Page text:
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Viral hijacking of the Hippo pathway - HCMV-encoded viral GPCRs US28 and UL78 differentially modulate the Hippo pathway in cancer.

Description du projet

Comment le cytomégalovirus humain peut-il affecter le cancer?

Le cytomégalovirus humain (CMVH) est un herpèsvirus qui infecte 80 à 100 % des personnes en Europe. Chez les personnes en bonne santé, il y a peu de symptômes, mais des données récentes indiquent qu’il pourrait y avoir des liens entre le CMVH et le cancer et les maladies cardiaques. Pour étudier cette association, le projet ViHiHippo, financé par l’UE, étudie deux des protéines virales, US28 et UL78, qui détournent le réseau de signalisation de la cellule hôte, en particulier la voie Hippo. Les résultats préliminaires du projet indiquent que les deux protéines détournent la voie Hippo, mais de manière différente. Les chercheurs identifieront biochimiquement le fonctionnement de chaque protéine réceptrice et utiliseront l’invalidation génique des protéines pour comprendre exactement comment le CMVH peut influencer le cancer.

Objectif

The human cytomegalovirus (HCMV) is a herpesvirus that infects large parts of the population, with a prevalence of 80-100% in Europe. In healthy individuals, HCMV infection usually induces little to no symptoms. However, recent findings indicate that HCMV might contribute to a variety of diseases, including cancer and heart disease, two of the leading causes of death in Europe. The aim of this project is to uncover how and why HCMV changes the progression of cancer. To achieve this, we will investigate two HCMV-encoded viral G protein-coupled receptors (vGPCRs), US28 and UL78. Like other viral proteins, these vGPCRs hijack the signaling network of the host cell. Specifically, US28 and UL78 modulate the Hippo pathway, which controls cell proliferation and organ growth. As dysregulation of the Hippo pathway has been linked to cancer, modulation of this pathway by these vGPCRs may be a crucial determinant of HCMV on cancer progression. Our preliminary findings show that US28 and UL78 activate distinct mechanisms to hijack the Hippo pathway. US28 couples to G proteins of the Gq/G12 family, which are known to lead to Hippo modulation. Conversely, UL78 does not signal to Gq/G12, and seems to hijack the Hippo pathway via a different, undescribed mechanism. Thus, we will use a combination of biochemical readouts to investigate the signaling of US28- and UL78-expressing cells, to identify the distinct signaling mechanisms by which each vGPCR hijacks the Hippo pathway. We will also investigate the outcomes of this Hippo pathway modulation in a viral cancer setting by infecting a glioblastoma cell line with HCMV strains that either encode or lack US28 or UL78. Our findings will contribute to a fundamental understanding of how HCMV can influence progression of cancer. Moreover, these studies might potentially identify a new mechanism linking GPCRs to cell proliferation. In the long term this project may lay the groundwork for the discovery of new cancer treatments.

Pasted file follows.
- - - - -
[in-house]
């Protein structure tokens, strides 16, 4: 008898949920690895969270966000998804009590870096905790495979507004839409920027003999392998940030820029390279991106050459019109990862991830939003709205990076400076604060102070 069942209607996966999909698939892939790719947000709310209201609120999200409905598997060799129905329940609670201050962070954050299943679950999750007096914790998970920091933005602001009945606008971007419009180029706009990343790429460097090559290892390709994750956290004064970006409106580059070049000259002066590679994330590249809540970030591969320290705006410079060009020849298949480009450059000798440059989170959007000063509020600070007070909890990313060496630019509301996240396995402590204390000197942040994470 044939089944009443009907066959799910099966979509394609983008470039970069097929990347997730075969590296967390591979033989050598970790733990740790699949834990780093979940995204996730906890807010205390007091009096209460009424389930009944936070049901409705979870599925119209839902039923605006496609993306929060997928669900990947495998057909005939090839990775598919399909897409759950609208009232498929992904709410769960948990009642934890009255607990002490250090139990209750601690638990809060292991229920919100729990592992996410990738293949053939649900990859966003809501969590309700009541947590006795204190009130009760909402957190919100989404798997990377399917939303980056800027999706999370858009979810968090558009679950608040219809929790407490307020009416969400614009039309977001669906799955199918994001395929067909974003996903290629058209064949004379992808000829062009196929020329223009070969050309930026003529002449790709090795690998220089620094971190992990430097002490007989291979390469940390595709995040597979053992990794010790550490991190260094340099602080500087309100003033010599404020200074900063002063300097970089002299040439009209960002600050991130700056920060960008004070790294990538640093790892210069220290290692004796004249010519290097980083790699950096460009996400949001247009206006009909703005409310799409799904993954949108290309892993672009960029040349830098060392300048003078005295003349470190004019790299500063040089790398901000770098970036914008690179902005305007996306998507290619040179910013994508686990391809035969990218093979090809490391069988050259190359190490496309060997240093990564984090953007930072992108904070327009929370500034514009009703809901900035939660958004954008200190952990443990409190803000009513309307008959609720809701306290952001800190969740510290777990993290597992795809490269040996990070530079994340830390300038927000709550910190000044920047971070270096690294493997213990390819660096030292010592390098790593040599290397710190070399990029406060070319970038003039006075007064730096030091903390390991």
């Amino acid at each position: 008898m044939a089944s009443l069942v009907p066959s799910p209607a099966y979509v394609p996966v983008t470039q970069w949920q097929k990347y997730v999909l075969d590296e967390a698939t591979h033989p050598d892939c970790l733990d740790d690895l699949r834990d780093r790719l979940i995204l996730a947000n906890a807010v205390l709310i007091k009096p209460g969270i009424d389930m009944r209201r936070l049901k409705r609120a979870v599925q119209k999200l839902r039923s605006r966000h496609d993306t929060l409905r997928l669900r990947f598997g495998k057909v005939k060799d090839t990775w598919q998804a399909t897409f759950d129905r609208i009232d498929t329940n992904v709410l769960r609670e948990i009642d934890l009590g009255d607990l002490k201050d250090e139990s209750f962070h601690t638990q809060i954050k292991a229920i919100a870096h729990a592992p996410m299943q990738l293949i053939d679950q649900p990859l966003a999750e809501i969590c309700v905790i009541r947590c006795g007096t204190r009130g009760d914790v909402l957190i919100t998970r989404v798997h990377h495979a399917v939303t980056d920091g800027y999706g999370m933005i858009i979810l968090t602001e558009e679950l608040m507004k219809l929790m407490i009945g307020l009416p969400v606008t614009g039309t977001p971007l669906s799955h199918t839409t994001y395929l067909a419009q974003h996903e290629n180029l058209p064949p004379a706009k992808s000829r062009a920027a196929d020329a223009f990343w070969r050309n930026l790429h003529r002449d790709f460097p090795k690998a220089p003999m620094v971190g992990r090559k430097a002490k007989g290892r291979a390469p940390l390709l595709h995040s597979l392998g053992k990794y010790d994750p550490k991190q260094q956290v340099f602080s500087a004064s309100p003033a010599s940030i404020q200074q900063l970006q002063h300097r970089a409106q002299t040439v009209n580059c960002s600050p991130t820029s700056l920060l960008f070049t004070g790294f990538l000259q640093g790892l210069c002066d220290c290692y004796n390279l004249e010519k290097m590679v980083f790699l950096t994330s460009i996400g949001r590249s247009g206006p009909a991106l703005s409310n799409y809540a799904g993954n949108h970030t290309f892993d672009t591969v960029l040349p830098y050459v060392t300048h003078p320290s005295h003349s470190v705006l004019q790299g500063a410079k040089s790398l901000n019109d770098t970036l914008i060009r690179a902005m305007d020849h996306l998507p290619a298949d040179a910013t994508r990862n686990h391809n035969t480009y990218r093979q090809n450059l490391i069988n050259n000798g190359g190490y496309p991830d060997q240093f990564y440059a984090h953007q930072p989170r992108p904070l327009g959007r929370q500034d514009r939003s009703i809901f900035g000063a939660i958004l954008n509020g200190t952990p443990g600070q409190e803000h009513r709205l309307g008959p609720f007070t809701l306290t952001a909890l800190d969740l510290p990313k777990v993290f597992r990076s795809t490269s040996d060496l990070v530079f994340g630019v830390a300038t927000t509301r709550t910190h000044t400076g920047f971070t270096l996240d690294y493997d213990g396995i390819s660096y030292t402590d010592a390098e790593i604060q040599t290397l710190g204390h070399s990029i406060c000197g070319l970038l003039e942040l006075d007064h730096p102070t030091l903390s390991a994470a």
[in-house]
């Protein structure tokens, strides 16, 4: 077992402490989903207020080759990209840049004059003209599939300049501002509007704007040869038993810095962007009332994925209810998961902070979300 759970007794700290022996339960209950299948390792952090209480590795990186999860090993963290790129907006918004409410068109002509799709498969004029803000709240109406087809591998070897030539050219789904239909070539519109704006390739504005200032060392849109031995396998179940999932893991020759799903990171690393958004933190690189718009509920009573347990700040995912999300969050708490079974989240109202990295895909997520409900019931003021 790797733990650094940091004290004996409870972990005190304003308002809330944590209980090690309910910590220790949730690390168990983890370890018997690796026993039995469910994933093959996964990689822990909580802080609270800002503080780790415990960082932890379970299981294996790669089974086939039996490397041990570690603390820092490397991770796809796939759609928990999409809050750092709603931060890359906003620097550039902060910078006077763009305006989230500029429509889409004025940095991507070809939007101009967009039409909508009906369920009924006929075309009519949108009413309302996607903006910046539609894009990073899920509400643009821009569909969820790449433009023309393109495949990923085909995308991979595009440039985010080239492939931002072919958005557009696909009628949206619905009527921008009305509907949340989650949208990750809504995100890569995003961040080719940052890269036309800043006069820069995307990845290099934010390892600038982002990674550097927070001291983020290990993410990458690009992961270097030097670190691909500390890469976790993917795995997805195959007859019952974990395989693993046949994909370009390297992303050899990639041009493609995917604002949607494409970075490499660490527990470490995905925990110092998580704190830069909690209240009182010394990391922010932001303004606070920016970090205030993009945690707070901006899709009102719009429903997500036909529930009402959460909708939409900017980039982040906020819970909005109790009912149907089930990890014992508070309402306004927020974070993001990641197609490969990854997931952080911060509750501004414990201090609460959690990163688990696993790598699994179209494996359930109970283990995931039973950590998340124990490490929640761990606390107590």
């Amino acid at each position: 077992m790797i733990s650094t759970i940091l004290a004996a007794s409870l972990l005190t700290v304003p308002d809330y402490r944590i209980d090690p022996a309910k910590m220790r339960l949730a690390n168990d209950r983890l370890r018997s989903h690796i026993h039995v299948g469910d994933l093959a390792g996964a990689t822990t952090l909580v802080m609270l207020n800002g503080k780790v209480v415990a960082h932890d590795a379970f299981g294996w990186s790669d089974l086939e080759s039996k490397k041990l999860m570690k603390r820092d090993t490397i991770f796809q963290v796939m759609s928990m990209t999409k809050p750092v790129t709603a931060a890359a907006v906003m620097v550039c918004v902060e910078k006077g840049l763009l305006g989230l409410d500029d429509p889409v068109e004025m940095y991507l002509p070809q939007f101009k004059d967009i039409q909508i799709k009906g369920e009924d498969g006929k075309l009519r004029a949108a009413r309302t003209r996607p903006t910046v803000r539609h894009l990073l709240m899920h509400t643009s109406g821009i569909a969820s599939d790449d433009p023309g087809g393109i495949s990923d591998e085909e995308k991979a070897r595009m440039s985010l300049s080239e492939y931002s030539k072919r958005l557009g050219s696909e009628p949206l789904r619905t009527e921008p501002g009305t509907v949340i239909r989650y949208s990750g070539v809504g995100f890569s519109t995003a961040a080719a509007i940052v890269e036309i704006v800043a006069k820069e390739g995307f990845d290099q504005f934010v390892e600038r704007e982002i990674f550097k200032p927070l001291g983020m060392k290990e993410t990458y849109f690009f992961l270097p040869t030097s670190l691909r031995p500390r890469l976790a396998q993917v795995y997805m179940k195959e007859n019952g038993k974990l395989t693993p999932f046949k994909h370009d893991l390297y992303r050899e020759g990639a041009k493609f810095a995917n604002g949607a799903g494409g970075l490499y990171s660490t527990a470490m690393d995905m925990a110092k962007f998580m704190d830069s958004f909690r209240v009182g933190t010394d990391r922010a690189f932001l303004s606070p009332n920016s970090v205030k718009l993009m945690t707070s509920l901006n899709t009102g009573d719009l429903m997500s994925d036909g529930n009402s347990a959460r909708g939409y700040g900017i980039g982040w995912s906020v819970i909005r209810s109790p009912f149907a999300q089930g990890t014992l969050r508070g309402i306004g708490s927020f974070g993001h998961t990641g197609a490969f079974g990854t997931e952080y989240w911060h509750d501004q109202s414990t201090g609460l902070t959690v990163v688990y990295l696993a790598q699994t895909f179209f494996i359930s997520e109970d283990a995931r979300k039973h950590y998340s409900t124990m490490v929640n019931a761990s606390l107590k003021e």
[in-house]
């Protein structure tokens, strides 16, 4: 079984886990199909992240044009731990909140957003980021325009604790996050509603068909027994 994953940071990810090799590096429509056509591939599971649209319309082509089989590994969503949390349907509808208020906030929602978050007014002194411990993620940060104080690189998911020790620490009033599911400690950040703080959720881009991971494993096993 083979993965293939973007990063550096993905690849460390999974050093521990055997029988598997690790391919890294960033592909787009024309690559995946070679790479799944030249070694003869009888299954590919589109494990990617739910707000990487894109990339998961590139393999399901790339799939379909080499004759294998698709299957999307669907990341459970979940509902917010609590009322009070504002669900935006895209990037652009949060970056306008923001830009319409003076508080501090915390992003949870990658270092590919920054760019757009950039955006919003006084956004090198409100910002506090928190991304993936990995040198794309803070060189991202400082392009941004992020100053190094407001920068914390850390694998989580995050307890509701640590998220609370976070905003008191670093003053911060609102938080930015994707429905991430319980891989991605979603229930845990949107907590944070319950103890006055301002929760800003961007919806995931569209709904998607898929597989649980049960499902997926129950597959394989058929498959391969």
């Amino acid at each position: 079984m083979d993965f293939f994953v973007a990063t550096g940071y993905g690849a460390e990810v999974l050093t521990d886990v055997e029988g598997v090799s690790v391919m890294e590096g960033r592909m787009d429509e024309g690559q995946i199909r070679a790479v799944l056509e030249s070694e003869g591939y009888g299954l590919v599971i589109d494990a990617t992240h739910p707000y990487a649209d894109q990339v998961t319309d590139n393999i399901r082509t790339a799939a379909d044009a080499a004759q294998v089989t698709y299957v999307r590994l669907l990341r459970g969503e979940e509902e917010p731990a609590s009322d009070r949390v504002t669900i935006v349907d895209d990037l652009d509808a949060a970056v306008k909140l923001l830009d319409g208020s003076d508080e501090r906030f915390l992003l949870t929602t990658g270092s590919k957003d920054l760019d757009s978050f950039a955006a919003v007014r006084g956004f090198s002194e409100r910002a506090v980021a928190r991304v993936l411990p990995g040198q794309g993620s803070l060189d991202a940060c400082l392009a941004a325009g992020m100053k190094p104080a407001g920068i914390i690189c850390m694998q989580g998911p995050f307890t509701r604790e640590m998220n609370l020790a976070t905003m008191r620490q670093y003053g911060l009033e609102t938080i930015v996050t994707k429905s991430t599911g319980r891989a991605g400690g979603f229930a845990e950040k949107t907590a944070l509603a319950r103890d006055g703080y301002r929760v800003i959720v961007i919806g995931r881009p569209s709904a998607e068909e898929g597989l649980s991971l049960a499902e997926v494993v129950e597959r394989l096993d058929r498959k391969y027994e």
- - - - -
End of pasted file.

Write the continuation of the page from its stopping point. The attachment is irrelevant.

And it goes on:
Coordinateur

STICHTING VU
Contribution nette de l'UE
€ 187 624,32
Adresse
DE BOELELAAN 1105
1081 HV Amsterdam
Pays-Bas

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Région
West-Nederland Noord-Holland Groot-Amsterdam
Type d’activité
Higher or Secondary Education Establishments
Liens
Coût total
Aucune donnée